Kenneth Gonzales, U.S. Attorney for the District of New Mexico, talks with NMID about federal justice in Indian Country:
On the lack of communication between the federal government and tribes — and how the Department of Justice is trying to change that:
“I really can’t speak to how it was before, but goodness knows, it’s been rough. This has not been a recent issue. This goes back centuries. Mistrust, misunderstanding and misinformation have led to a challenge to get things done.
“I happen to know that the attorney general and the president of the United States himself recognize the importance of fulfilling our trust responsibility to Indian Country. But even if I hadn’t heard it from the president or the attorney general, I would have done it anyway. Many of us are from New Mexico, and many of us know firsthand what the challenges are in each of these communities. Many of us know personally a lot of the people who live in these communities and know the frustration, know the conditions. And so for me it was a no brainer to prioritize it.
“Ten percent of New Mexico’s population is a pretty large percentage. And we just can’t ignore it.”
Gonzales has been U.S. attorney for New Mexico since 2010. He’s soon headed to Las Cruces to be a federal judge.
“I feel really good that we have set down a foundation that I think is longer-lasting, that will live beyond my tenure here. The next person certainly has the prerogative to scramble up the resources in the office and direct them in other areas. I would certainly encourage that person, whatever he or she does, to maintain the course in this particular area.
“I think it is important to keep these people who are in this office, who have this expertise and relationships, right where they are. When you start shifting those around, that just means starting all over again. The people in the community, the governors, the tribal judges, they all know that and will want to see a continuity of what we have in place right now.
“I think we have the foundation, a system in place, and people who are dedicated and equipped to do this work. The future looks very good for us to be able to continue, not to just click up the numbers and the statistics, but really to develop that good will and trust that we have developed over the last few years.”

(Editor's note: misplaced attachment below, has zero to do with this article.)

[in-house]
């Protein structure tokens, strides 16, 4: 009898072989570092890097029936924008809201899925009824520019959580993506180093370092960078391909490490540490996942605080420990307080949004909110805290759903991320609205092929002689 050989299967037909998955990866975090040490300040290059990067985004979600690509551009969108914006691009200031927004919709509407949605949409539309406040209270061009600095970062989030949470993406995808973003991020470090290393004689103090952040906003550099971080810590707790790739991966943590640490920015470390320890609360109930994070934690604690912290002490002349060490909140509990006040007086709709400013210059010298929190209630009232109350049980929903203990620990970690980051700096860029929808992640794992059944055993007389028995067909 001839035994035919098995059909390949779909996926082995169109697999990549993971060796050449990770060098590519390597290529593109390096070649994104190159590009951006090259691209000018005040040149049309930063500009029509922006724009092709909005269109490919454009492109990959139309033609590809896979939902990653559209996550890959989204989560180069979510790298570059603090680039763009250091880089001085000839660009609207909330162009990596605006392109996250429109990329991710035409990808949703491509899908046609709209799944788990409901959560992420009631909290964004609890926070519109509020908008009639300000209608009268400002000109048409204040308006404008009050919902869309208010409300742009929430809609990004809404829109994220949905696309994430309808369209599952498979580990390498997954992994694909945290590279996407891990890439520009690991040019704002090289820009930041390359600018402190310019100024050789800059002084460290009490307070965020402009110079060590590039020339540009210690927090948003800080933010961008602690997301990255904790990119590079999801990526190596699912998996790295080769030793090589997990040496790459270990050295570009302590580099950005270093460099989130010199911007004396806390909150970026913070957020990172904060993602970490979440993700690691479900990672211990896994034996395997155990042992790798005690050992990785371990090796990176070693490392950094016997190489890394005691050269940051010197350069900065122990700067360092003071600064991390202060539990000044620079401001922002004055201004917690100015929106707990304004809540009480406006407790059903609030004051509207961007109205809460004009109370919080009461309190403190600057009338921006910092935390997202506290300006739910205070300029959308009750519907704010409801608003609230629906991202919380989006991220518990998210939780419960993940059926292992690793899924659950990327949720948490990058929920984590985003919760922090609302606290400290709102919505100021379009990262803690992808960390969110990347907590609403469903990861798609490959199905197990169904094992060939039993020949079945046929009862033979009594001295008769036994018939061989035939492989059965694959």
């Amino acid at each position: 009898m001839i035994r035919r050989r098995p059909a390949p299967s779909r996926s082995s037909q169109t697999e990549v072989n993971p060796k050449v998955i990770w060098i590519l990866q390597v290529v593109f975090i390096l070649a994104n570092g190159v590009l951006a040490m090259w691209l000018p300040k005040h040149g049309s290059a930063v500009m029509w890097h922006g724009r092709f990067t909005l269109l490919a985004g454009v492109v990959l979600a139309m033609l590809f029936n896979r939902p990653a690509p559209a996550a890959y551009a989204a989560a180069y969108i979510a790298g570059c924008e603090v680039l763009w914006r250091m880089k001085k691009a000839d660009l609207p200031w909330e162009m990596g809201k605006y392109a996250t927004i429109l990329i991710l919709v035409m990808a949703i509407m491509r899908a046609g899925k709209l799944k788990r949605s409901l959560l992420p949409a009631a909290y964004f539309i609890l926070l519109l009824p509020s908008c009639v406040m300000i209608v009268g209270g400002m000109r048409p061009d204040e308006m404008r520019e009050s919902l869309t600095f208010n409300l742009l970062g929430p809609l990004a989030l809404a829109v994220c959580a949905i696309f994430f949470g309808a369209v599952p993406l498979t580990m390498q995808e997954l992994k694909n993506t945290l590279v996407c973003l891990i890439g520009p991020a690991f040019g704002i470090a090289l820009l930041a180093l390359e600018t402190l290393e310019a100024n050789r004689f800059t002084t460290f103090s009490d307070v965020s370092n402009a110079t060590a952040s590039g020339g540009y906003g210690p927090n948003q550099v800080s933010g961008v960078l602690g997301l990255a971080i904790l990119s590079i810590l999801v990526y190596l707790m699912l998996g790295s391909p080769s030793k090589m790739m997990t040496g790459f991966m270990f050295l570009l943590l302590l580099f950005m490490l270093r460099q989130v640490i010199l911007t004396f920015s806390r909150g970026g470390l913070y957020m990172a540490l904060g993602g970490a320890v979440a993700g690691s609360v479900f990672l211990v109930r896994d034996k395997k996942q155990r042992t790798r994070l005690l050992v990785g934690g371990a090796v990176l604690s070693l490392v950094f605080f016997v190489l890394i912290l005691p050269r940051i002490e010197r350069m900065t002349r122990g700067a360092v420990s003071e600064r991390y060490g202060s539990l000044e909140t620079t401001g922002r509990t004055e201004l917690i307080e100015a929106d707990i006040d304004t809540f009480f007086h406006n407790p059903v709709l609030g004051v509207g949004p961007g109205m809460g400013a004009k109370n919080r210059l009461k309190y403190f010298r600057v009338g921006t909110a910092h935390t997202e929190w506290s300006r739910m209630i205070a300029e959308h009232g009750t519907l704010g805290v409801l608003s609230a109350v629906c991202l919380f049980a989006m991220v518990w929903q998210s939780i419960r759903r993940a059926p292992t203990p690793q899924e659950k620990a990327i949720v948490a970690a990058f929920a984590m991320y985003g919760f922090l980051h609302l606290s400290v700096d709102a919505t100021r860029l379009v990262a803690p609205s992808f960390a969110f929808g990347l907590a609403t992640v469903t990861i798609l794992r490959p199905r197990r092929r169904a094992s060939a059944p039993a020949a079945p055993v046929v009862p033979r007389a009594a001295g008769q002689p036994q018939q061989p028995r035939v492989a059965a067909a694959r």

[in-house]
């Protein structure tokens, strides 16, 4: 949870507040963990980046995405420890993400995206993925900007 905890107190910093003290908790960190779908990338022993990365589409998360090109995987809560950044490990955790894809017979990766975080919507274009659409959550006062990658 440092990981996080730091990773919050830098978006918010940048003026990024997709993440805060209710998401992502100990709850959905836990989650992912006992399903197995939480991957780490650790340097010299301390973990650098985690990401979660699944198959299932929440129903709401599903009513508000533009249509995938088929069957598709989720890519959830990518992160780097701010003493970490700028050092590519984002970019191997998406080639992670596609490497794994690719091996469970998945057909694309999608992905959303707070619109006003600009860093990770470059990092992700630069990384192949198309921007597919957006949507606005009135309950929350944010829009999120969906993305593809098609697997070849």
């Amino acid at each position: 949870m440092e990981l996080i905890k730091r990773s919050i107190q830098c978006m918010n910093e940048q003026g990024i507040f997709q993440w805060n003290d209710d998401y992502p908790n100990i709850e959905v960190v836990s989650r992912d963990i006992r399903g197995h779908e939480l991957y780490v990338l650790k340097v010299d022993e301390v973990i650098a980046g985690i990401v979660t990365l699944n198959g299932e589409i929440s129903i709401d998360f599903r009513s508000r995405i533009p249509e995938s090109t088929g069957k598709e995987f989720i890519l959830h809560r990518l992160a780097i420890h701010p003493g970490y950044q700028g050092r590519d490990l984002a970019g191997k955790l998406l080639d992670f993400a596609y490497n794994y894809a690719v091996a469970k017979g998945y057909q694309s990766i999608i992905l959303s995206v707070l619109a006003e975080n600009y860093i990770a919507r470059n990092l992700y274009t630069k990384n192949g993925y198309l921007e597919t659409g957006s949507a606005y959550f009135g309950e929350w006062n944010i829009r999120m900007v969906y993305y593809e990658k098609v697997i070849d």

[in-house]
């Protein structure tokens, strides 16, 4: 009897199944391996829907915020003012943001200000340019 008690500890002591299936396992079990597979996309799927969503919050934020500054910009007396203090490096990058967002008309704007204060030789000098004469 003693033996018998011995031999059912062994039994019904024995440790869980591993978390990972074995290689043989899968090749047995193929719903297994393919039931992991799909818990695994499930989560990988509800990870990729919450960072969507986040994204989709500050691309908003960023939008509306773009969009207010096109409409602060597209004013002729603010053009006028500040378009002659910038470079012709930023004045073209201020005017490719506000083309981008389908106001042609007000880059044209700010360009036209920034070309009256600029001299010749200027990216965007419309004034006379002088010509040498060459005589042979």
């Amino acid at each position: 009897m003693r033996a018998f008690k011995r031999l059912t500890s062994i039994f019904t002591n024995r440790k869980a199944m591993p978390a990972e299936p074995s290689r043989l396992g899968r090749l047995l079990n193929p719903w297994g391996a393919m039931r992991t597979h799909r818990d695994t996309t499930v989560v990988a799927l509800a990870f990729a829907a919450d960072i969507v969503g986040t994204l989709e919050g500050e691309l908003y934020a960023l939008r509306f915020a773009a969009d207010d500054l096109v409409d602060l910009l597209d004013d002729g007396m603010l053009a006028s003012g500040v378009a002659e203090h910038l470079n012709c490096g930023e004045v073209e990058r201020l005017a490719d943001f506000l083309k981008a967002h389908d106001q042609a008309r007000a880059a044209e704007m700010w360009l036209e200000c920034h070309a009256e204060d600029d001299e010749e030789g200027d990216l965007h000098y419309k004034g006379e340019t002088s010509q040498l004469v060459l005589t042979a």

On what higher prosecution numbers in Indian Country mean to everyone in New Mexico, not just the 10 percent of the population that is Native:
“I think it’s important for the general public to know what the reality is in Indian Country when it comes to crime. And our role. So we’ve done a lot to push information on the cases we are doing and to educate the public on what we are doing. It’s important [for the public to understand] the successes that we’re having and the difference I think we’re having.
“It’s just as important for the general public to know and appreciate what we have in each one of these communities.
“Yes, there’s a reality. Yes, there are the public safety challenges that we have. But just as importantly, there’s all the good stuff that’s happening in each of these communities. There are all of the wonderful people that live in these communities. We deal with a very small fraction of that 10 percent, but the rest of that 10 percent, these are citizens of New Mexico. These are contributing people to our greater community. The leadership you’ll find in some of these communities is just as dedicated as you’ll find anywhere else. To improve the lives of the people that live in these communities, they’re working really hard toward economic development, jobs, and to create educational opportunities for the young people that live and come out of these communities. That’s good news. That’s good stuff that the rest of the population should know.
“What we deal with oftentimes is the tragic and very sad piece of this. But there’s the other part of the picture, and the other part of the story that needs to be shared. I try to do that as much as possible, so that people now, besides all the bad news, there’s good news, too, and good reason to be encouraged.”